Life Moves Fast

One of my all-time favorite quotes is from the wise sage Ferris Bueller.

“Life moves pretty fast. If you don’t stop and look around once in a while, you could miss it.”


So true. As age creeps on, it’s amazing how quickly the clock ticks on. There never seems to be enough time.

I guess the secret is to enjoy the time we have. But it sure would be nice to have an extra few hours.

So, what could we do with some added hours in our day? Below is a great infographic about “what we could do with an extra two hours,” but first, a bit about the source of the goods.

Hat tip to The Art of Less Doing for sharing the love, but this originated at the Pintrest page.

FancyHands. Great name.

I’ve never used them, but I love the concept. “Assistants for Everyone.”

Virtual assistants that will do just about anything you need them to do. And great prices. I haven’t figured out what to use them for yet, but the Fanciest of Hands is definitely on my short list to give personal outsourcing a try.

 So, what could you do with an extra 2 hours? How about…

What Could You Do with an Extra 2 Hours?

What Could You Do with an Extra 2 Hours?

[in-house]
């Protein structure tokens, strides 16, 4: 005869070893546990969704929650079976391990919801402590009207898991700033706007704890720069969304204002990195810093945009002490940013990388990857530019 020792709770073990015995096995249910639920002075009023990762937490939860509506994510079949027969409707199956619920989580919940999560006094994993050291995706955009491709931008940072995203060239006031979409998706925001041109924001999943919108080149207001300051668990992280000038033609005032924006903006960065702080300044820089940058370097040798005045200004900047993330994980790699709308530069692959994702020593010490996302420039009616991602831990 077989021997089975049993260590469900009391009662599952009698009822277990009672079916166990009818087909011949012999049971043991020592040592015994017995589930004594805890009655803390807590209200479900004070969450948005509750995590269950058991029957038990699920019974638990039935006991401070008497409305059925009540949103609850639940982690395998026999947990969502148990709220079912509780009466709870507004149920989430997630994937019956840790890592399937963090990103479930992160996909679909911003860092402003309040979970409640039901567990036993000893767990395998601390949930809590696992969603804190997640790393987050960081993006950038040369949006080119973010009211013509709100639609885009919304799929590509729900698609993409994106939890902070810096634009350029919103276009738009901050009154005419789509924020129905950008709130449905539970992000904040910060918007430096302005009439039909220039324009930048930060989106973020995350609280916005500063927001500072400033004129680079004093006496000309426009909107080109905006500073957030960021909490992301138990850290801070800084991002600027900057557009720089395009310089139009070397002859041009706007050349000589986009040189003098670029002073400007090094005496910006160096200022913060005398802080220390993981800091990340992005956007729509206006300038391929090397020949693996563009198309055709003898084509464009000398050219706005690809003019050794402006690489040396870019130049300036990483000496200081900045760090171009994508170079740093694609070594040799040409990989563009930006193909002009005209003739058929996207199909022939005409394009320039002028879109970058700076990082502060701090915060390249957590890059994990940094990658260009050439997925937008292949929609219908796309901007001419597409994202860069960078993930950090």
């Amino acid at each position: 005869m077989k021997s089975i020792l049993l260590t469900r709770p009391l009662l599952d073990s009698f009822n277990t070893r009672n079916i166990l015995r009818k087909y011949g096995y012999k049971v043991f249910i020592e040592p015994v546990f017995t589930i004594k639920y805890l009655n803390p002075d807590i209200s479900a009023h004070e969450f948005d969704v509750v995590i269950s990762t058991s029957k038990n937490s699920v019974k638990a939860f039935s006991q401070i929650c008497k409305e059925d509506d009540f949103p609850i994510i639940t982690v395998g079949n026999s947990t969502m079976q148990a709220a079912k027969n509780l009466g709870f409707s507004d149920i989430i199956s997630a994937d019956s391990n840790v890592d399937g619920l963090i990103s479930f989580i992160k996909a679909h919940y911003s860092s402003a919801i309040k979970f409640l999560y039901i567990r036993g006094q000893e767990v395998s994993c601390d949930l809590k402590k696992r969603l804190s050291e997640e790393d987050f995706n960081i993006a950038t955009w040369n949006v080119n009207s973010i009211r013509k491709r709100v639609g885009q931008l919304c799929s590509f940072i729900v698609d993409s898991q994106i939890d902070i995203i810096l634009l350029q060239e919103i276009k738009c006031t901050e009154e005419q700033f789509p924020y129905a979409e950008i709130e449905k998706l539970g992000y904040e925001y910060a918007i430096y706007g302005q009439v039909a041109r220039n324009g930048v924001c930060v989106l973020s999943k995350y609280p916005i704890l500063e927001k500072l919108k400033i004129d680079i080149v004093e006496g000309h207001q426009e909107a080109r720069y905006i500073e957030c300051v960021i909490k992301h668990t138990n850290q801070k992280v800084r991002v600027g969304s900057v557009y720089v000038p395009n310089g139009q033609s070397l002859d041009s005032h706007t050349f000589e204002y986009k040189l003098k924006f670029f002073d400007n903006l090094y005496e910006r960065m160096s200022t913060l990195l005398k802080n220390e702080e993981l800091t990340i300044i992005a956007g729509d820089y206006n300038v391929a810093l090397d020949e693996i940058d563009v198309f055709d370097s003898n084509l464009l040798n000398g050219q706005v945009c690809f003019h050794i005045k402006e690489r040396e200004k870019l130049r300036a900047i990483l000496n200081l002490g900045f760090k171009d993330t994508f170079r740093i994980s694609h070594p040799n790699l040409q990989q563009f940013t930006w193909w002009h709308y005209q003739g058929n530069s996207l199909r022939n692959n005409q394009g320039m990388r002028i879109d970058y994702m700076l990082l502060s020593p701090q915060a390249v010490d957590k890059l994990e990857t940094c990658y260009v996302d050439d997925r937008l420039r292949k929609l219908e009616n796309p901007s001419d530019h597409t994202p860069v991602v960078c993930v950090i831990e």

Life Moves Pretty Fast

Time Moves Pretty Fast

Time Moves Pretty Fast

I can recall being a high school student with the weight of time weighing heavy on my mind.  Days took too long, weeks dragged on, school years felt like an eternity, and “old” was a ridiculously low number…which the Dude has surpassed by now.

But at some point, time shifts.  Out of nowhere, there’s never enough time in a day.  Weeks fly by.  A “school year?”  That’s not even a year!  “Old?”  I’m convinced that’s got to be a state of mind much more so than a number.

Time is a slippery foe.  Too much for the youth, and not enough for the aged.

From a parenting perspective, everyone seems to share the same view; “Kids grow up too fast.”  A cliché?…possibly, but it’s a cliché for a reason…there’s a strong element of truth.  As the wise sage Ferris Bueller once espoused, “Life moves pretty fast. If you don’t stop and look around once in a while, you could miss it.”